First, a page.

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Hunting and Temptation Scenes in Sir Gawain and the Green Knight - Essay Example

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An essay "Hunting and Temptation Scenes in Sir Gawain and the Green Knight" reports that the poem consists of three hunts, three temptations, and three distinct animals, all of which are significant to the themes and plot of the story; the hunting scenes are numerous and extremely elaborate…
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Hunting and Temptation Scenes in Sir Gawain and the Green Knight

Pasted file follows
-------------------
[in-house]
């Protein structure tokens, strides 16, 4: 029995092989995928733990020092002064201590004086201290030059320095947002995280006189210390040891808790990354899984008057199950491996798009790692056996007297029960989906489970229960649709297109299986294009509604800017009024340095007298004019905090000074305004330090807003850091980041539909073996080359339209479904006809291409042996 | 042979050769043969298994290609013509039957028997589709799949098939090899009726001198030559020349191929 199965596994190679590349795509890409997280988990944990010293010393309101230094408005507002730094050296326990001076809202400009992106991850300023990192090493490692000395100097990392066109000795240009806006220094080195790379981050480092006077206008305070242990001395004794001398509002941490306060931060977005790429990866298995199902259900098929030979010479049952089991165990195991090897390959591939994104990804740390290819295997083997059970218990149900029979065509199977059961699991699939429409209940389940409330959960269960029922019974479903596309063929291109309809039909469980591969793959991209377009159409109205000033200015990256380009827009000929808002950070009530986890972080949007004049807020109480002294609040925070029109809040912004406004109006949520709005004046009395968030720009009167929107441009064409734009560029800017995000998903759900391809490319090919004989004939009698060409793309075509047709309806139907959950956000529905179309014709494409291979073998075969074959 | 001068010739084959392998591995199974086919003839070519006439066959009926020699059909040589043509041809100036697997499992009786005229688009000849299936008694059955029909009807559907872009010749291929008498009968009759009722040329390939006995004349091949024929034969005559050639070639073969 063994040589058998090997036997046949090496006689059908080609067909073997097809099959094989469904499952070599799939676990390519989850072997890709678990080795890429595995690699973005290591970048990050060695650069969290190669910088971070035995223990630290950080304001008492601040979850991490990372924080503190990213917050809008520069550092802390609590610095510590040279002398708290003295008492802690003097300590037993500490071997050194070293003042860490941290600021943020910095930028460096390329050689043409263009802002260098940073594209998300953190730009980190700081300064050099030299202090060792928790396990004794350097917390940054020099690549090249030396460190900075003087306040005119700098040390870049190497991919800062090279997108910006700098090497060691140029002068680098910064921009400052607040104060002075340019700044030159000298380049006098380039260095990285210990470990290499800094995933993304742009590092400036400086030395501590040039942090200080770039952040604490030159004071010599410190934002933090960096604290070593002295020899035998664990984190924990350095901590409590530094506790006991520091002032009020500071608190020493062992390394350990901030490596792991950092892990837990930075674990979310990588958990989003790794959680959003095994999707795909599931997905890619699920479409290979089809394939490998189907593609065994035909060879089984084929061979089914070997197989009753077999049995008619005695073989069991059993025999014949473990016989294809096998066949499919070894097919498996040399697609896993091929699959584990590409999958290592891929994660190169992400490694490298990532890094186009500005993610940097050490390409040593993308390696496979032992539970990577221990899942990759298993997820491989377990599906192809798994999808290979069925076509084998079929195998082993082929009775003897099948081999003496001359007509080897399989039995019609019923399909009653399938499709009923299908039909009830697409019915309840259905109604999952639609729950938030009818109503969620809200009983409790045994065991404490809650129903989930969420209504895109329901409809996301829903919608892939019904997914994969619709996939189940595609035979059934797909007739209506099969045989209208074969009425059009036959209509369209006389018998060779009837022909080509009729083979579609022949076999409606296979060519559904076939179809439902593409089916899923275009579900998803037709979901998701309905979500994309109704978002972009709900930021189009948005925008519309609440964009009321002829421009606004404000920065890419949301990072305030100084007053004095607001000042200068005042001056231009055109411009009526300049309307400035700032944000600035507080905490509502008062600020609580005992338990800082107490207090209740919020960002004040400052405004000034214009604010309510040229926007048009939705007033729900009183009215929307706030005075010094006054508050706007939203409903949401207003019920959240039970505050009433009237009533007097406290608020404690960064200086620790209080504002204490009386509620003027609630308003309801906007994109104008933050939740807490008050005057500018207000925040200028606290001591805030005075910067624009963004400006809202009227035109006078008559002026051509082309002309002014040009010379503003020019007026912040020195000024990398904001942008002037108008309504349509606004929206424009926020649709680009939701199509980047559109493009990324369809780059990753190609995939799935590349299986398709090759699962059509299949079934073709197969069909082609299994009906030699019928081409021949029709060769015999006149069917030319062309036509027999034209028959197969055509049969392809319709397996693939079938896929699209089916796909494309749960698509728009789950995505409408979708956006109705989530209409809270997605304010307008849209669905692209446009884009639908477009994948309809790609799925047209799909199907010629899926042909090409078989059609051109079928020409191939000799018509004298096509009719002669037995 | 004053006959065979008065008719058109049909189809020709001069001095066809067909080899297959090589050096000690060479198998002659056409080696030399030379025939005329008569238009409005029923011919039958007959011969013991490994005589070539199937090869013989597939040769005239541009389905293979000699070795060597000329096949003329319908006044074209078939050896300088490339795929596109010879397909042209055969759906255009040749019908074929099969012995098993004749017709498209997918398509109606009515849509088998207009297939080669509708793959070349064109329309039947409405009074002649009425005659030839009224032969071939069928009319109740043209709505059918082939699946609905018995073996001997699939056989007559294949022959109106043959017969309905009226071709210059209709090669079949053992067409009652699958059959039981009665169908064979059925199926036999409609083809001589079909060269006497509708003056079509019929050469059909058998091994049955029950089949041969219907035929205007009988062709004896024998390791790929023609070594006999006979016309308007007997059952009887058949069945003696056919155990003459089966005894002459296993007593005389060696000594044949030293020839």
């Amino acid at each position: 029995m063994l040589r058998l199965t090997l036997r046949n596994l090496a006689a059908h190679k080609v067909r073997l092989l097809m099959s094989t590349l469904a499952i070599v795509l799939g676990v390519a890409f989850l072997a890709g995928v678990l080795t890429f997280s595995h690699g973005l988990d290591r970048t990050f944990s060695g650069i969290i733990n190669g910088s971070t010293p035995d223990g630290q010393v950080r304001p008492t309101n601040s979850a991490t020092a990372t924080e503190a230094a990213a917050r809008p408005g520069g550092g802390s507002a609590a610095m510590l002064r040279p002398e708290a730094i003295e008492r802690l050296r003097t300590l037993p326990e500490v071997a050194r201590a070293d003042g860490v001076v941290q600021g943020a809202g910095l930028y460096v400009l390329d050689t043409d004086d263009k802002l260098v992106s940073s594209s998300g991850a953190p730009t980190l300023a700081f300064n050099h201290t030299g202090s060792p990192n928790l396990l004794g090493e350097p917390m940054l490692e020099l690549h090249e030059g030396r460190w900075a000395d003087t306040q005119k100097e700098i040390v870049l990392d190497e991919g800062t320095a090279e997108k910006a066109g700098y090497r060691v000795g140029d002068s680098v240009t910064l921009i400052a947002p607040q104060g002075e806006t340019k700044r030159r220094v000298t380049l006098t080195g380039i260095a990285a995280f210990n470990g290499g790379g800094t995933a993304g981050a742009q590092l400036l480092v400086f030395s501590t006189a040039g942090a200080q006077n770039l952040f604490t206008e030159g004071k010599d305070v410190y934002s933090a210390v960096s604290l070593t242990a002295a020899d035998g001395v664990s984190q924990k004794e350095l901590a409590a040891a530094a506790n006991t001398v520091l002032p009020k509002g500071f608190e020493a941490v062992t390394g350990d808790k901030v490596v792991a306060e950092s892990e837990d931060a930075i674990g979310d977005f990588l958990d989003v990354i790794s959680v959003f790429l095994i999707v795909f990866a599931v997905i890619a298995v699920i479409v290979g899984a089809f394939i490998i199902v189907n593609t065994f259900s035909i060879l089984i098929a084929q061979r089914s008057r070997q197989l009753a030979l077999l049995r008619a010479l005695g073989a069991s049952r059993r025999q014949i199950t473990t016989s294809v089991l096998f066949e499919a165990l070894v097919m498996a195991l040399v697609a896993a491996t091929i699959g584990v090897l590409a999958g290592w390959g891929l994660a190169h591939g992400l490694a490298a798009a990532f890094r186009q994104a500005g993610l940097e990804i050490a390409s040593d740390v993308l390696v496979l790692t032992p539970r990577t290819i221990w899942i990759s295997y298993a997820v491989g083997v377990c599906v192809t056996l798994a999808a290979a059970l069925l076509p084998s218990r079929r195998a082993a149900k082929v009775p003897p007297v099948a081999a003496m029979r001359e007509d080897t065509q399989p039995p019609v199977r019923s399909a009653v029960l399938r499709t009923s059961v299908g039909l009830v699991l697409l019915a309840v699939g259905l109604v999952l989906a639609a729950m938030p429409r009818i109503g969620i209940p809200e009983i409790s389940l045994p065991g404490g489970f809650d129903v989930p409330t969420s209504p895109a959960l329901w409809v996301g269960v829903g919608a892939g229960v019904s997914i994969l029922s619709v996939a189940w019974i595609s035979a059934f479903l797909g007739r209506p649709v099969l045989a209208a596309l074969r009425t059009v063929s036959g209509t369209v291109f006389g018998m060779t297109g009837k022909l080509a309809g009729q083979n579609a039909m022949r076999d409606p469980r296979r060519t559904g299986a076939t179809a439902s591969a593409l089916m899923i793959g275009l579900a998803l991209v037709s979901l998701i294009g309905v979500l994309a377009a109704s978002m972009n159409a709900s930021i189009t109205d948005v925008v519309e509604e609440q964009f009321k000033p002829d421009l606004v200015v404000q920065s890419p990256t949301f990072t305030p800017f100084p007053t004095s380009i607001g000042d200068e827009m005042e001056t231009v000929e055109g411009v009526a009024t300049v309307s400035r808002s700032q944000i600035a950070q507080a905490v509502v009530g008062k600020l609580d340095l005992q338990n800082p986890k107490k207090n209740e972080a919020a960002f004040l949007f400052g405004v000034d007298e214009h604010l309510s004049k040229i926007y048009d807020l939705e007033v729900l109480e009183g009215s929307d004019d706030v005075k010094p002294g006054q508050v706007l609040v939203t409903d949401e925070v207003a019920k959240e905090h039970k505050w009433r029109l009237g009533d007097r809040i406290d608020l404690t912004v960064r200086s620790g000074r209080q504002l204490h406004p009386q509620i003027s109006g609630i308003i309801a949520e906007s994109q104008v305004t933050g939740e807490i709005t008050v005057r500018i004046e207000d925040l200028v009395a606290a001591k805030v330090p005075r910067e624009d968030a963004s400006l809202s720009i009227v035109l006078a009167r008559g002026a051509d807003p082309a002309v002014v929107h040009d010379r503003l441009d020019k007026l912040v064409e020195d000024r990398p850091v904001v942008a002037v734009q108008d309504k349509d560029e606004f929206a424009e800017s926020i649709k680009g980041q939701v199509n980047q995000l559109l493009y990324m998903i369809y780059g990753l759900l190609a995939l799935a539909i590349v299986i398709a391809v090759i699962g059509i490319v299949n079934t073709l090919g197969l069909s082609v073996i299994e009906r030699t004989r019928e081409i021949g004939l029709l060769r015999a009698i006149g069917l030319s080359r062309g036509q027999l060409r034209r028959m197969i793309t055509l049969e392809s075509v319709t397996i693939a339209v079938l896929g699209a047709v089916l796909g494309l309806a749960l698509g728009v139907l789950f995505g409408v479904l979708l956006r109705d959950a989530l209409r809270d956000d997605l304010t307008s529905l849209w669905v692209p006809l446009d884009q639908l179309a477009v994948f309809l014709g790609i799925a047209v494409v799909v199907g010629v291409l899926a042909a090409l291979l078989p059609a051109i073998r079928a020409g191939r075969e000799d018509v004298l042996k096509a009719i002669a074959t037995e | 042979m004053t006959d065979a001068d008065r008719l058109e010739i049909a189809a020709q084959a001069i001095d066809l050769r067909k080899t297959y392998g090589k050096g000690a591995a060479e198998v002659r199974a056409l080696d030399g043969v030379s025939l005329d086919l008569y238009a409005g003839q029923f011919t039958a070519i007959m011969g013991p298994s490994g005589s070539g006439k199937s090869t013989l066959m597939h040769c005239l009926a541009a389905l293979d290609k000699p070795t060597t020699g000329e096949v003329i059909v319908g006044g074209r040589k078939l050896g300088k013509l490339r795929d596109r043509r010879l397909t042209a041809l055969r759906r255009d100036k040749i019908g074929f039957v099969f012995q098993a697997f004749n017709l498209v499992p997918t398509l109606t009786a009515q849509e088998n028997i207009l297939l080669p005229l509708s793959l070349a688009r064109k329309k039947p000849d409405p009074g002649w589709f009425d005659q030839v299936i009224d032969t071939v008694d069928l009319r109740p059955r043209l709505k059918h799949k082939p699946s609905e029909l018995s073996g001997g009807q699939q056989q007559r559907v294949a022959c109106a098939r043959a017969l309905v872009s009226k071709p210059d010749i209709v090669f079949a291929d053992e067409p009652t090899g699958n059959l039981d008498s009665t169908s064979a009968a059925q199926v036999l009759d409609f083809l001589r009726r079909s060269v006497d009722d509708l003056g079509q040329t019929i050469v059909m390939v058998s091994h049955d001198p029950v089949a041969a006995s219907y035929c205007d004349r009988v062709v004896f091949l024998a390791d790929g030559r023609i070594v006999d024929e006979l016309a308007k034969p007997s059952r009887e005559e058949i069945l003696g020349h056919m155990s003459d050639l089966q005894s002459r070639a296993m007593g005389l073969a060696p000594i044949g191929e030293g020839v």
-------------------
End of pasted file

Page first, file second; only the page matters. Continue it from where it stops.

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Download file to see previous pages It is obvious that the author was motivated to spend such great effort and space in such action scenes; this paper will examine the meaning and significance of the hunting and temptation scenes in the poem. It is an acknowledged fact that medieval people loved fables, particularly stories of animals with human qualities as portrayed by the rooster in Chaucer’s Canterbury Tales; medieval people believed that certain animals were capable of emotions, spirituality as well as intelligence. An exploration of the popular believes about the habits and temper of animals that were hunted by the medieval people is crucial to drawing parallels between the hunt outside and inside the castle, between the lady of the house and Gawain (Savage 1). The medieval huntsman distinguished the hunted animals into two classes, ‘beasts of venery’ and ‘beasts of the chase’; the first class comprised of the male and female red deer, the wild boar and the wolf while the second one consisted of the male or female deer and the fox. Generally, the fox was known for its slyness and duplicity while the deer was considered honorable yet elusive to the hunt; the boar, while elusive, was capable of facing its assailant and striking back. In the poem, the story revolves around testing Gawain’s chivalry as while Bercilak hunts three animals, the deer, the boar and the fox, Gawain is pursued by the lady in the castle (Reutter 80); it is evident that the author has drawn parallels between the hunted animals and the temptations of Gawain in the castle. On the first day, the hunt is for a deer, which metaphorically represents the innocence and purity of Gawain as a highly decorated knight; the author offers a considerably lengthy and detailed description of the hunt and the eventual capture of the deer to highlight its symbolic significance. ...Download file to see next pagesRead More
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